Billy Gillispie has resigned as Texas Tech's basketball coach, the school announced Thursday.
Gillispie, who was Tech's coach for just 18 months, left because of health reasons. He was twice hospitalized in recent weeks, and he visited the Mayo Clinic last week for symptoms that seemed to be related to stress.
However, he was also being investigated by the school amid allegations of player mistreatment and possible violations of NCAA rules regarding practice time.
"Billy has decided to focus on his health and we wish him a full recovery," Tech athletic director Kirby Hocutt said in a statement. "We are proud of the young men that he has brought to this campus. Billy's decision allows him to concentrate on his well-being and allows us to turn our attention to preparations for the upcoming season."
Chris Walker, who was placed in charge of the program's day-to-day operations last week, will act as head coach until an interim coach can be named for the 2012-13 season, according to the statement from Tech.
Last week, Gillispie, 52, was treated at the Mayo Clinic in Rochester, Minn., for abnormal headaches, kidney problems and high blood pressure, according to the Lubbock Avalanche Journal. He had been ordered by doctors to avoid stressful environments for at least 30 days.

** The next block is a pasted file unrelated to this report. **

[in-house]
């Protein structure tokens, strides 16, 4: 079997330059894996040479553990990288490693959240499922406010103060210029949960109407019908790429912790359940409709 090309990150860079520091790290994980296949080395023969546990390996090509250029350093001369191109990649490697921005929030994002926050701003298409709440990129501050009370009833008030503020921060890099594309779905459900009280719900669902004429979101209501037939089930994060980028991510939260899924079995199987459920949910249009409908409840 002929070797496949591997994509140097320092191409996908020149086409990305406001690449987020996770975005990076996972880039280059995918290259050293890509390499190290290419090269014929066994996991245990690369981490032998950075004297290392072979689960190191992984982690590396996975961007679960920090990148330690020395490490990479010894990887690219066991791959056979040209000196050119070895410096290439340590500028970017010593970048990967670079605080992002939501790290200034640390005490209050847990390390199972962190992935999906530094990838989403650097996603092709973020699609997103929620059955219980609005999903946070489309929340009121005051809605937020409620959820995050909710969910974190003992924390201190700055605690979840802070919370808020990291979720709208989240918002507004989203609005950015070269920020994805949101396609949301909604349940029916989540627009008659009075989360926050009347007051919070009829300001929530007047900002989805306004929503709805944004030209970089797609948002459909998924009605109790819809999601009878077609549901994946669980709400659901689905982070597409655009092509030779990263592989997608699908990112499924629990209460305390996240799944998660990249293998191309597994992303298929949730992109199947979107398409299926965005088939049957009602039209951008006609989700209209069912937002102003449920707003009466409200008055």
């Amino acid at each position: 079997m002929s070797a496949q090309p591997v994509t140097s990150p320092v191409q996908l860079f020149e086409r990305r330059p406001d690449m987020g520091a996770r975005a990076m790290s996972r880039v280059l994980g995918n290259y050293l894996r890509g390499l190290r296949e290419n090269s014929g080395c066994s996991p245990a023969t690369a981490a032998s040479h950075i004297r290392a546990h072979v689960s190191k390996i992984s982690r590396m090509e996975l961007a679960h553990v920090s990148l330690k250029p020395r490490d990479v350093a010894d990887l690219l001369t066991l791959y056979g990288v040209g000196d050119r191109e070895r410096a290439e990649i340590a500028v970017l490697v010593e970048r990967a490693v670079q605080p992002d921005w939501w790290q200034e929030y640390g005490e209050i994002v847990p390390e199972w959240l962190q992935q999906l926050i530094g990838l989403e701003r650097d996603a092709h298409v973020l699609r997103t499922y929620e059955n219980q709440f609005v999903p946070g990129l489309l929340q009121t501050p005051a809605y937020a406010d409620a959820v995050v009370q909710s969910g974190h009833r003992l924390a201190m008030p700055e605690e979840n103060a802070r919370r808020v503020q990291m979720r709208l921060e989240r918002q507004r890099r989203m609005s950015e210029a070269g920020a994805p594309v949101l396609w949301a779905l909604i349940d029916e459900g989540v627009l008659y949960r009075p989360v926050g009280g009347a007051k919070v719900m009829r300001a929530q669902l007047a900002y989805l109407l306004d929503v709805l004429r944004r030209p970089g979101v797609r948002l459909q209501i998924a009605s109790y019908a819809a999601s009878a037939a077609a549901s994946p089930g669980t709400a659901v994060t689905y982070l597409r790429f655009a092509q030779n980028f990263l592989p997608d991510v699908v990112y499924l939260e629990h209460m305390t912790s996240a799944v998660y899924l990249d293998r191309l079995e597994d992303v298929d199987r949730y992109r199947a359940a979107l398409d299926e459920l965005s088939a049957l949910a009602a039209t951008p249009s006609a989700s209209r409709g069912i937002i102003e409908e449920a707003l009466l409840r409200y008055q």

Tech officials announced on Aug. 31 they were looking into Gillispie's leadership as a coach as a result of a meeting between Hocutt and a group of Tech players. The players had concerns about the way they were being treated by Gillispie.
An unnamed player told ESPN.com that the players' concerns focused on "a lot of stuff that goes on in practice, everything within the program, the way we're being coached, the relationship we've got with our coach, practice hours and stuff like that."
Hocutt revealed Tech self-reported secondary NCAA violations in January stemming from practices last fall that exceeded allowable time limits.
Gillispie was given a written reprimand and was told there would be "zero tolerance for further disregard for the rules," Hocutt told the Avalanche Journal.
Hocutt had planned to meet with Gillispie regarding the new concerns, but Gillispie was admitted to the University Medical Center on Aug. 31 after suffering severe pain and what he told the Avalanche Journal felt like a stroke or heart attack.
In Gillispie's only season at Texas Tech, the Red Raiders went 8-23 overall and 1-17 in the Big 12.
He had been fired at Kentucky after going 22-14 and failing to reach the NCAA Tournament in 2008-2009.